Serum Levels of CXCL10 and Vitamin D in Patients with Lupus Nephritis

Authors

  • Sima Abediazar Kidney Research Center, Tabriz University of Medical Sciences, Tabriz, Iran
  • Mohammadreza Jafari-Nakhjavani Department of Rheumatology, Connective Tissue Diseases Research Center, Tabriz University of Medical Sciences, Tabriz, Iran
  • Amir Ghorbanihaghjo Biotechnology Research Center, Tabriz University of Medical Sciences, Tabriz, Iran
  • Morteza Shekarchi Kidney Research Center, Tabriz University of Medical Sciences, Tabriz, Iran
  • Sepideh Zununi Vahed Kidney Research Center, Tabriz University of Medical Sciences, Tabriz, Iran

Abstract

Introduction. Kidney involvement is a hallmark of systemic lupus erythematosus (SLE) and evaluation of its inflammatory response is demanding. It was the aim of the present study to evaluate the levels of CXCL10 and vitamin D in serum samples of cases with active lupus nephritis (LN).

Methods. Fifty lupus patients were enrolled in our study, 25 patients had lupus nephritis and 25 patients were without evidence of LN. Thirty-nine healthy subjects were also participated as a control group. Complete biochemical and serological parameters were measured and their correlation with serum levels of vitamin D and CXCL10 were assessed in the studied groups.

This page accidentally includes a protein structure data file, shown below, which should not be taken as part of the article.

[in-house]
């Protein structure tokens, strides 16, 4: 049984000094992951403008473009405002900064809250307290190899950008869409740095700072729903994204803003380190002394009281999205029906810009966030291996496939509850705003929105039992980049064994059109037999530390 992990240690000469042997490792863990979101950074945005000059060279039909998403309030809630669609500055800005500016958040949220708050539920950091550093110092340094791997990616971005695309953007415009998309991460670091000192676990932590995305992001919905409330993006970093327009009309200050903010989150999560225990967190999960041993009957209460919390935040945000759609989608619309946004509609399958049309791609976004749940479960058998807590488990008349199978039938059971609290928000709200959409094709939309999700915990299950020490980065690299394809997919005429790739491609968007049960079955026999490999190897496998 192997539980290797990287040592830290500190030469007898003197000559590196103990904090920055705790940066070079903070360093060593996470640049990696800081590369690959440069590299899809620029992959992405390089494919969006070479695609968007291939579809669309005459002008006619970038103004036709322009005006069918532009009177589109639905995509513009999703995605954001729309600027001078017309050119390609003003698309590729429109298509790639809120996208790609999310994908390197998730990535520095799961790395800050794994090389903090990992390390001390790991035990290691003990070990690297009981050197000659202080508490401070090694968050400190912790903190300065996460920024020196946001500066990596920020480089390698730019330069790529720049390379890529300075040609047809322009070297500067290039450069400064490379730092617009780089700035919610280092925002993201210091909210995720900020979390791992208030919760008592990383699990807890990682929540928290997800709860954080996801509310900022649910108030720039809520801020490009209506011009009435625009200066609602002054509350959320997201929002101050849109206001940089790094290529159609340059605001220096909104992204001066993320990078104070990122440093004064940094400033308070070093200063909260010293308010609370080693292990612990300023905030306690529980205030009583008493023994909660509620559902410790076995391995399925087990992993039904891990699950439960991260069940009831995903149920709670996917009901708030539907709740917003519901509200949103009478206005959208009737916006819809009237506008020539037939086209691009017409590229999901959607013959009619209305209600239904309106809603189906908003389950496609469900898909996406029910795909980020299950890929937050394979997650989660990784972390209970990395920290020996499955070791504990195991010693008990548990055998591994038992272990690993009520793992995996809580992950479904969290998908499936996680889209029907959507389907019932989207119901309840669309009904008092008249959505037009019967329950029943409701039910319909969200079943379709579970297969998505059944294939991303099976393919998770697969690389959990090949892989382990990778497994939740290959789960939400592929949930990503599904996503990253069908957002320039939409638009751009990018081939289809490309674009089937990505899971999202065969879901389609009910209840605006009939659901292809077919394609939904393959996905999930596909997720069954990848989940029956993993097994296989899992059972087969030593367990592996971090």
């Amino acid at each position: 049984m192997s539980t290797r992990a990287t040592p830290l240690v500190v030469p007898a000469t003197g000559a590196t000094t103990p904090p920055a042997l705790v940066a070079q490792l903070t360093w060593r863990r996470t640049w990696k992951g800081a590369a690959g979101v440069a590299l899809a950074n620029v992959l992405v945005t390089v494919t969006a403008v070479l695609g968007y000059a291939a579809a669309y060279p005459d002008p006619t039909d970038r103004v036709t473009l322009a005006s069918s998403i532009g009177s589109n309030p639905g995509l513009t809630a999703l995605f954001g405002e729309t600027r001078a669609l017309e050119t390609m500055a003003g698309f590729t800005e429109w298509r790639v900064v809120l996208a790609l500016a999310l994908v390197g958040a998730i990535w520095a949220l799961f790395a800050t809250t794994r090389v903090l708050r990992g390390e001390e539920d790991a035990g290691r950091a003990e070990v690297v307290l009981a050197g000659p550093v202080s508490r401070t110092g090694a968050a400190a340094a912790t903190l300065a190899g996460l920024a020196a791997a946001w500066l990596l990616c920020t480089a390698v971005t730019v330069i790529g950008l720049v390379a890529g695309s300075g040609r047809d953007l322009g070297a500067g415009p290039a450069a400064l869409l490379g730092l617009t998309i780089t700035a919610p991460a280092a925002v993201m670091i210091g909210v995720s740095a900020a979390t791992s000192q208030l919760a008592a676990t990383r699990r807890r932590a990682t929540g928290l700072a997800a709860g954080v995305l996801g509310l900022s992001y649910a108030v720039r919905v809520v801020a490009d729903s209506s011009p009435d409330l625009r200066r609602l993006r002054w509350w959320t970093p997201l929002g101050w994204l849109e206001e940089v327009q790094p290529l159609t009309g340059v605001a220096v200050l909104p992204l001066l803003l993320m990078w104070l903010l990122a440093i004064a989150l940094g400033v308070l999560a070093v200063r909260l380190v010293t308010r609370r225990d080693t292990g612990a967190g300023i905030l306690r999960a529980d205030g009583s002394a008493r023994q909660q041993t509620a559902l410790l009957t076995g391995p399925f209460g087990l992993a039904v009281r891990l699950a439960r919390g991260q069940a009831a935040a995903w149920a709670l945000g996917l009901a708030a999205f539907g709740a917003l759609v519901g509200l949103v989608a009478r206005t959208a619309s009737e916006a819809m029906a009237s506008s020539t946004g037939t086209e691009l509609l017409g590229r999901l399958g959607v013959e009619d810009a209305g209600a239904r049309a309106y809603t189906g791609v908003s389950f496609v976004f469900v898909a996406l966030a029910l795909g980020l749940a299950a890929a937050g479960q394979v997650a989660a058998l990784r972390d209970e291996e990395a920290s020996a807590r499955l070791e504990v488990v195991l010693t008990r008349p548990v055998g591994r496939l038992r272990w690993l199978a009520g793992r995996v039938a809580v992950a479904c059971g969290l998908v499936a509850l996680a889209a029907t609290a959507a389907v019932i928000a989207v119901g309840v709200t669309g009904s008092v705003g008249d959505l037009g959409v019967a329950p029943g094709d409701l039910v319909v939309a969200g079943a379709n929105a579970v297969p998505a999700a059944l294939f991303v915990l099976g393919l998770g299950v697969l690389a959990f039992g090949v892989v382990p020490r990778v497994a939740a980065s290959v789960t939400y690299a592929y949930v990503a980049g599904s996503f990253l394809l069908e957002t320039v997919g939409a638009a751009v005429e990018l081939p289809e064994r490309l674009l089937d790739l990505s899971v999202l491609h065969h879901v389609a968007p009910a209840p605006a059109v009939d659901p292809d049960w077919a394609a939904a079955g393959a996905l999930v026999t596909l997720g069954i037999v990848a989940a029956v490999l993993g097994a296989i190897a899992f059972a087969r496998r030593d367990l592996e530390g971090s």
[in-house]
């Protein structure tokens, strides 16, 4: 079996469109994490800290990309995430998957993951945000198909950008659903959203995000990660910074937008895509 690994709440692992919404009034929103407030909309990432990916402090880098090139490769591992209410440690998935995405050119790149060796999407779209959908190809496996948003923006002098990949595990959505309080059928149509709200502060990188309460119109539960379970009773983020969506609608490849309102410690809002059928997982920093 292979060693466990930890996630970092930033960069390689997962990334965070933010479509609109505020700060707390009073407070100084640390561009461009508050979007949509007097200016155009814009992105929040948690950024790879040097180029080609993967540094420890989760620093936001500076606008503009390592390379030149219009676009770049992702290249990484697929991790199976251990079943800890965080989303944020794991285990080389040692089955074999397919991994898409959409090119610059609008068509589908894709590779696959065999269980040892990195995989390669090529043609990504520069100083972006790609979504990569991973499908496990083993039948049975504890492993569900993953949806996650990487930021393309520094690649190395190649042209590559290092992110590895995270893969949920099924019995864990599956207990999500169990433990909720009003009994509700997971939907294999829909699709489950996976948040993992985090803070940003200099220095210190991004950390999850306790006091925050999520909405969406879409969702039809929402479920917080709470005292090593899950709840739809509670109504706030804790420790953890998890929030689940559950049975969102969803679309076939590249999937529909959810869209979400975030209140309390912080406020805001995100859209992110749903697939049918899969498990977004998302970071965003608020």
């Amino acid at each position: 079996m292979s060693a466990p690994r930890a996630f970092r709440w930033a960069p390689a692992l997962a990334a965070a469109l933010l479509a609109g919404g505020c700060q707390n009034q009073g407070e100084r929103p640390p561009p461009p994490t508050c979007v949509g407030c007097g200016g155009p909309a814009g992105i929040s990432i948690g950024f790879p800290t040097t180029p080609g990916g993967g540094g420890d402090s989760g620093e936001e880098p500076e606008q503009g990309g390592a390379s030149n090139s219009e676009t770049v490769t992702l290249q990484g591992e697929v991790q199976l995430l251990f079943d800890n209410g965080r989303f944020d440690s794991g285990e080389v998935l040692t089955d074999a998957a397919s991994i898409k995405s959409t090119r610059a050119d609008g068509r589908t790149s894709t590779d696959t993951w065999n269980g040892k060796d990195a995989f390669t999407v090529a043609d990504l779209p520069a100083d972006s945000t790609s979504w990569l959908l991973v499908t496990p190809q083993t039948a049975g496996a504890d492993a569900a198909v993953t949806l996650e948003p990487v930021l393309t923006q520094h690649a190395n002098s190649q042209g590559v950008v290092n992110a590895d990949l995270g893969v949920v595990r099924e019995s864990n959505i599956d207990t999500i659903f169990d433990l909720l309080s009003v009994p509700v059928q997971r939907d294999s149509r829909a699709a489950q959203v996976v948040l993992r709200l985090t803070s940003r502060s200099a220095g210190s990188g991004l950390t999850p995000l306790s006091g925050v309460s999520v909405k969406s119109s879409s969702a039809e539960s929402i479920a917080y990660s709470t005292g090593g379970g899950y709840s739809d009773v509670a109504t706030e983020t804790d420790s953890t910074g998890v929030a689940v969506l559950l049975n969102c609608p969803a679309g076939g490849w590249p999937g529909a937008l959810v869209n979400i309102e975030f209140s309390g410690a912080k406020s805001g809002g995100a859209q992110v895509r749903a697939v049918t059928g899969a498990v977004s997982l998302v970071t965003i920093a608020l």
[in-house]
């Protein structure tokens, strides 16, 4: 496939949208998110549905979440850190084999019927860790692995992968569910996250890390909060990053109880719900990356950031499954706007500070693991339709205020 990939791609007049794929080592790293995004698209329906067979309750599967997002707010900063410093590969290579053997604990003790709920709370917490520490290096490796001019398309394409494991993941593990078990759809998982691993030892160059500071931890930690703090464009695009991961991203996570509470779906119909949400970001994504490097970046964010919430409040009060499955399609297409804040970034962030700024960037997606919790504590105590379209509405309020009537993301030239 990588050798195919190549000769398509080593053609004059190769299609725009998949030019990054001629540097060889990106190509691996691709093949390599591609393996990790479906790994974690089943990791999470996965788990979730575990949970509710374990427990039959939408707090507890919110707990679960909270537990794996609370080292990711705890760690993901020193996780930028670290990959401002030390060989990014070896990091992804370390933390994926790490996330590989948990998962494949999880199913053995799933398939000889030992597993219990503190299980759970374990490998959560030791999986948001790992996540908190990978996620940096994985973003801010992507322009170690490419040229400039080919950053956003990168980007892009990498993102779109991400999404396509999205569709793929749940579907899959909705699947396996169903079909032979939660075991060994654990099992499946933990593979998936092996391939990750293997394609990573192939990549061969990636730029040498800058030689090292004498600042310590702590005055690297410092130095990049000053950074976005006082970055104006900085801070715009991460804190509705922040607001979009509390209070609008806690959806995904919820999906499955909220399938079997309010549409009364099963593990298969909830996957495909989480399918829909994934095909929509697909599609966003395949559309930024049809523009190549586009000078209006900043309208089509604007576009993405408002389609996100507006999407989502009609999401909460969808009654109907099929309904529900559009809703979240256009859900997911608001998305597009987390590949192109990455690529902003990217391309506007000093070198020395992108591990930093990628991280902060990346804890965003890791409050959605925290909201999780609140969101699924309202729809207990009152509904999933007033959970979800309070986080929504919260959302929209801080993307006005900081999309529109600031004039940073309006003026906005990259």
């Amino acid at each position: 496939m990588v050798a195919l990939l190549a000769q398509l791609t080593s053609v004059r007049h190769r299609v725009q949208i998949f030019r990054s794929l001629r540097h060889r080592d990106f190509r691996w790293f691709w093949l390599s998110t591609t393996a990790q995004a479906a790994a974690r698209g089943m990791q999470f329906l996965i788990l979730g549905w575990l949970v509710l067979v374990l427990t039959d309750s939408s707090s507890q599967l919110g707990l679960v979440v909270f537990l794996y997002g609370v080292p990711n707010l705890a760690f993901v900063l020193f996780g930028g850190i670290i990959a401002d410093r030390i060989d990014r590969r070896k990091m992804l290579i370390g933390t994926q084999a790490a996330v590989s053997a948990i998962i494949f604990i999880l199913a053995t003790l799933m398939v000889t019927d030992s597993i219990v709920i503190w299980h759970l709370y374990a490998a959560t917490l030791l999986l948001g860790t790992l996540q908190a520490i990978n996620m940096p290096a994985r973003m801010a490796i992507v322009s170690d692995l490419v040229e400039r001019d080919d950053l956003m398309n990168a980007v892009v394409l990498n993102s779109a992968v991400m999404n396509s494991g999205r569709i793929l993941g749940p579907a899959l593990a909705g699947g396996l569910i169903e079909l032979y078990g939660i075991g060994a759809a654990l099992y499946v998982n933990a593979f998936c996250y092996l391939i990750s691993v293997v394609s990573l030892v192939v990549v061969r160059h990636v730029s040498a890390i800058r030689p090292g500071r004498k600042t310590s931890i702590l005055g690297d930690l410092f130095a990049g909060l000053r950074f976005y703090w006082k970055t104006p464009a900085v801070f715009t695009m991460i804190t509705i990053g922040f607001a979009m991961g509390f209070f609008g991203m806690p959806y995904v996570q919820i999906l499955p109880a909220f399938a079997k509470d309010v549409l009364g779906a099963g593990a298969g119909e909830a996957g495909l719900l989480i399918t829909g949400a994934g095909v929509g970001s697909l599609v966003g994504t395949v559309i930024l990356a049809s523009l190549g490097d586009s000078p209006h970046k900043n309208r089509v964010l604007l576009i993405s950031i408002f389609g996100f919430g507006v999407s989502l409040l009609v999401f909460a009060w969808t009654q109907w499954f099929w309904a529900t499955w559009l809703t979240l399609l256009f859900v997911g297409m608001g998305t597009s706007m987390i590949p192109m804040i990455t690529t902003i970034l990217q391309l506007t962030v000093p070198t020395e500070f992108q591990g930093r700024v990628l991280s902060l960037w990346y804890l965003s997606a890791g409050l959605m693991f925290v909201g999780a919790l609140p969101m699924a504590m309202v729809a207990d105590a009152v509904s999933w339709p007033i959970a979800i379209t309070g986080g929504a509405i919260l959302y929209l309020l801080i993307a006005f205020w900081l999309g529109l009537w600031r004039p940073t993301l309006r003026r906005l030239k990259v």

Results. Serum levels of CXCL10 were significantly elevated (P≤ 0.020), while vitamin D were diminished in SLE group and active LN as compared with healthy controls and SLE patients without nephritis, respectively. CXCL10 correlated with SLE disease activity index (SLEDAI) and renal activity (P < .05), while vitamin D correlated with C3 and anti-dsDNA antibody (P < .05). Based on the receiver operator characteristic (ROC) curve analysis, CXCL10 and vitamin D levels were not better than conventional biomarkers for discriminating LN patients from non-nephritis SLE patients; however, they could differentiate most of SLE cases from healthy individuals with area under the curve (AUC) ≥ 0.703 (P < .05).

Conclusion. Results indicated the importance of elevated levels of CXCL10 and deficiency of vitamin D on the pathogenesis of active LN disease.

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Published

2019-11-28

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Section

ORIGINAL | Kidney Diseases